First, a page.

Simon Bridges dismisses Government justice summit as a 'talk fest' - says it will lead to a 'softening' of laws

Source: 1News

National Party leader Simon Bridges says the Criminal Justice Summit due to begin today is simply a 'talk fest' that will likely lead to a "softening" of bail laws.

Justice Minister Andrew Little yesterday told TVNZ 1's Q+A programme that New Zealand's prison system is not successfully reintegrating people into society.

"Sixty per cent of those in prison will re-offend within two years of being released," Mr Little said.

"We've had thirty years of the auction of more penalties, more crime, more people in prison but it's not working, it’s not making us safe.

"It is not right that we have had this 30 per cent increase in our prison population in just the last five years - that's not right.

"That tells you there is something wrong. It’s not right that we have doubled those remanded in custody just in the last five years."

Mr Bridges, speaking this morning on TVNZ 1's Breakfast programme, said it sounded like "Andrew Little knows what he wants to achieve out of it" and dismissed it as a "talk fest".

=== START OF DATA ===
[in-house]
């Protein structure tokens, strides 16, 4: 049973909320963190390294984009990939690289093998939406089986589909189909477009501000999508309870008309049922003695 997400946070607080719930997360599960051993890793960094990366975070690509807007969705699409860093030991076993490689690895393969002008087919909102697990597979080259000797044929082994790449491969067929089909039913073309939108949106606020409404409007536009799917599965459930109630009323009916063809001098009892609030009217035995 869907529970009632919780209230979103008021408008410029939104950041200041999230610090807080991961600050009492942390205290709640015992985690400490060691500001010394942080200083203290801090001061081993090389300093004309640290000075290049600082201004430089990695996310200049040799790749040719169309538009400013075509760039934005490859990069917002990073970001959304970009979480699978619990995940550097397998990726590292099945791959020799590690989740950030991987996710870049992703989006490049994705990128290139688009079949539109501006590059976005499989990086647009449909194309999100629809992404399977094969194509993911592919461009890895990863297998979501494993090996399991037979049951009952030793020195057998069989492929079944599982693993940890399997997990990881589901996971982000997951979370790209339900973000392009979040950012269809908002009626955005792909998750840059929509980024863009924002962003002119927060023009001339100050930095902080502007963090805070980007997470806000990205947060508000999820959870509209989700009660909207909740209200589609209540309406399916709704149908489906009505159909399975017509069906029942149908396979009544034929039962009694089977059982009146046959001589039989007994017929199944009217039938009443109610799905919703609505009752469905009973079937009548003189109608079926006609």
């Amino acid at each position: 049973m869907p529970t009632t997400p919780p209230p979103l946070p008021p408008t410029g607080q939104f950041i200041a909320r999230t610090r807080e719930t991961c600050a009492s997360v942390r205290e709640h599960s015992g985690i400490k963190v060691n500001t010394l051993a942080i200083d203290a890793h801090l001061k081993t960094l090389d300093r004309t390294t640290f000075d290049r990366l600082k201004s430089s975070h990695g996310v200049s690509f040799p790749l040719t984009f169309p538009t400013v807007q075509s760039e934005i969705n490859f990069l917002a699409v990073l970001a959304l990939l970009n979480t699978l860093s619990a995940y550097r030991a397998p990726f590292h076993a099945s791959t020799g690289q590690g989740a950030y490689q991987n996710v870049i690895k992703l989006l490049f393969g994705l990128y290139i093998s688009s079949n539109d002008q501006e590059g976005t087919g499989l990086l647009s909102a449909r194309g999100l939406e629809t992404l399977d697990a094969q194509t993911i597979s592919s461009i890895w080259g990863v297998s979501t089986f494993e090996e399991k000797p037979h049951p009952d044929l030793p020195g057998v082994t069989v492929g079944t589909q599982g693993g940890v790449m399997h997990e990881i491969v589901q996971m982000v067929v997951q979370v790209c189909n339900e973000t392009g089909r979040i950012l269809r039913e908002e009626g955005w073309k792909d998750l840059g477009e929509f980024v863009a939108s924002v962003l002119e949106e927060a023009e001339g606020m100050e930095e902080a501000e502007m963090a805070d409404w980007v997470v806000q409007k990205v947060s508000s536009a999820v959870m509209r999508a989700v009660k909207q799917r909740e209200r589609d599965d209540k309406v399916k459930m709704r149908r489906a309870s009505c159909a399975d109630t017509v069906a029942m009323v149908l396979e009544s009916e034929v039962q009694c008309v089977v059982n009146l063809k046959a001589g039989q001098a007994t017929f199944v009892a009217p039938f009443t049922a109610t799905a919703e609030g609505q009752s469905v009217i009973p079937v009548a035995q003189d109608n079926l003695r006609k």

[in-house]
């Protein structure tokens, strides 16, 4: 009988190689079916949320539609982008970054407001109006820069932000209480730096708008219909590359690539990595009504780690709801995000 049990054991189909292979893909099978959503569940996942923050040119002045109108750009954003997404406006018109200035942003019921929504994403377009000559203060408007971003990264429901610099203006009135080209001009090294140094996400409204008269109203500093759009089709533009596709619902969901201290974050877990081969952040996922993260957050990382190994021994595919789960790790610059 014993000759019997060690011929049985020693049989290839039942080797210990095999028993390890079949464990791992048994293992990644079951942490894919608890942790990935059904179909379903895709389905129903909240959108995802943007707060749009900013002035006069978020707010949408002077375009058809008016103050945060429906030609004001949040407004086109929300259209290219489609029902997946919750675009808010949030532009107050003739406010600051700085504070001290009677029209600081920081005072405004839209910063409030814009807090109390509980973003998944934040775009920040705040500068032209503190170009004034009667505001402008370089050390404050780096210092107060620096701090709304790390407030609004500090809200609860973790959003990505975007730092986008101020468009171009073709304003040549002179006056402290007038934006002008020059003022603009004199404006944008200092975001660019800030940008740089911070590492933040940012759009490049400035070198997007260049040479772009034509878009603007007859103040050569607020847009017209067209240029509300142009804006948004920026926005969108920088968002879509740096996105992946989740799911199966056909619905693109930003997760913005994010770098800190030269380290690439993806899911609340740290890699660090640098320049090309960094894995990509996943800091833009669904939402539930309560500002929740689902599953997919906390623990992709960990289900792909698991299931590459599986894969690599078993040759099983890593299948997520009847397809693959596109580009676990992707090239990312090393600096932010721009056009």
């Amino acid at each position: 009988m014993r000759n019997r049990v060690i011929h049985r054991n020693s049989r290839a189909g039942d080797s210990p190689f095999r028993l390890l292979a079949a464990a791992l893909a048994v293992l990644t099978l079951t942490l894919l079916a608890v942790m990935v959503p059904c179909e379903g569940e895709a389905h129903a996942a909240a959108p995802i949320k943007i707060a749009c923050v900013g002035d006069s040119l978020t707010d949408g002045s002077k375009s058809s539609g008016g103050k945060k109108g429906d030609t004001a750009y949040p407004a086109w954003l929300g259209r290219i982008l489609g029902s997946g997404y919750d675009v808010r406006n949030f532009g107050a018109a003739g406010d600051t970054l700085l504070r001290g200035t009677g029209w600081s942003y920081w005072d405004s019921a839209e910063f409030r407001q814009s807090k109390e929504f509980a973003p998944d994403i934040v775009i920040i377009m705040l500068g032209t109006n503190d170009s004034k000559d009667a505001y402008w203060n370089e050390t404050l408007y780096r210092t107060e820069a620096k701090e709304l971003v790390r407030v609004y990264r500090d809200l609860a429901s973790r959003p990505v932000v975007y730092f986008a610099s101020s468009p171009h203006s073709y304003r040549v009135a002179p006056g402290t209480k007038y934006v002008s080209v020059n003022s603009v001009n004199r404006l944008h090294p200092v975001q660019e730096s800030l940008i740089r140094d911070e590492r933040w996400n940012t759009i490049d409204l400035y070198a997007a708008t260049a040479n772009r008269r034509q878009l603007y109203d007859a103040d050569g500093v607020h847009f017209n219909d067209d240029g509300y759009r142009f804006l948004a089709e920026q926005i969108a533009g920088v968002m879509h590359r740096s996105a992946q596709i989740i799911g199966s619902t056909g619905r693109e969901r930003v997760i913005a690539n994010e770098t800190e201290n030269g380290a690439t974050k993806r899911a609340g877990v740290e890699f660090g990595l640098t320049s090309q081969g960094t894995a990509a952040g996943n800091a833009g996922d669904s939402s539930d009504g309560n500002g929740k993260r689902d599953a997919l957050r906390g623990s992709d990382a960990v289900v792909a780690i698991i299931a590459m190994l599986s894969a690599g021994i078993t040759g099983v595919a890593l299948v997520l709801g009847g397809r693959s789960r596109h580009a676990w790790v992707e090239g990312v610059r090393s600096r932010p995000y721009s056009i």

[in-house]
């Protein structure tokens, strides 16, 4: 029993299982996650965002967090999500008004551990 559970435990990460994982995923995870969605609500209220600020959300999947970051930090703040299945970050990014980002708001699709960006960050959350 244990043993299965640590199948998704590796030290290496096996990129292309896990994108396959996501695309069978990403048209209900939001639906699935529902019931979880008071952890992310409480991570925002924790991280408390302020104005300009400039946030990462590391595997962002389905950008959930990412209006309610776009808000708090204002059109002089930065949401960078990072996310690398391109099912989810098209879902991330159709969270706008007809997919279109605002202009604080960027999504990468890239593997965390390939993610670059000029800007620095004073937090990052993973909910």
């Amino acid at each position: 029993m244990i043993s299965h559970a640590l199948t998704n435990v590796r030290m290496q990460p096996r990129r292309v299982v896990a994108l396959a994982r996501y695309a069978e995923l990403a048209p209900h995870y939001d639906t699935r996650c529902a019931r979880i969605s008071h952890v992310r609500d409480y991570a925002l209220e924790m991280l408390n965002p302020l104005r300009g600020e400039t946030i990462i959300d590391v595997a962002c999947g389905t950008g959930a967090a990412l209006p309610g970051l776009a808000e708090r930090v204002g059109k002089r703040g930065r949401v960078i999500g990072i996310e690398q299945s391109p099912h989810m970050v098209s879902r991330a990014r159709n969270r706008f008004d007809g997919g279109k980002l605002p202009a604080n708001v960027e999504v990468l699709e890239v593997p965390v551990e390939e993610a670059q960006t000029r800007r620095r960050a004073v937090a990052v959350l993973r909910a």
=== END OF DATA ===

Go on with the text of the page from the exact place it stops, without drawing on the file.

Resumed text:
"He doesn't want to build more prison beds so he has to cut the prison population by a third," Mr Bridges said.

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"If I thought they were grappling with really hard issues to reduce actual offending, rather than just those prison numbers, and it was rehabilitation, reintegration, I'd go along with it.

"But it seems to me it's pretty clear whats going to come out - and that's softening up the bail laws, the sentencing laws and the parole laws.

"They are serious criminals who should be in jail rather than out on the streets - I think it will be more victims."

Mr Little, when asked by Q+A's Corin Dann about Māori representing more than 50 per cent of the prison population and whether the system is racist, said "I don't think you can rule out that".

"That is a real possibility that that is a cause of a massive over representation of Māori in our prison system."

New Zealand's prison population as of March 31 this year, including pre-trial detainees and remand prisoners, was 10,645, according to Ministry of Justice figures.

It was 8609 five years ago.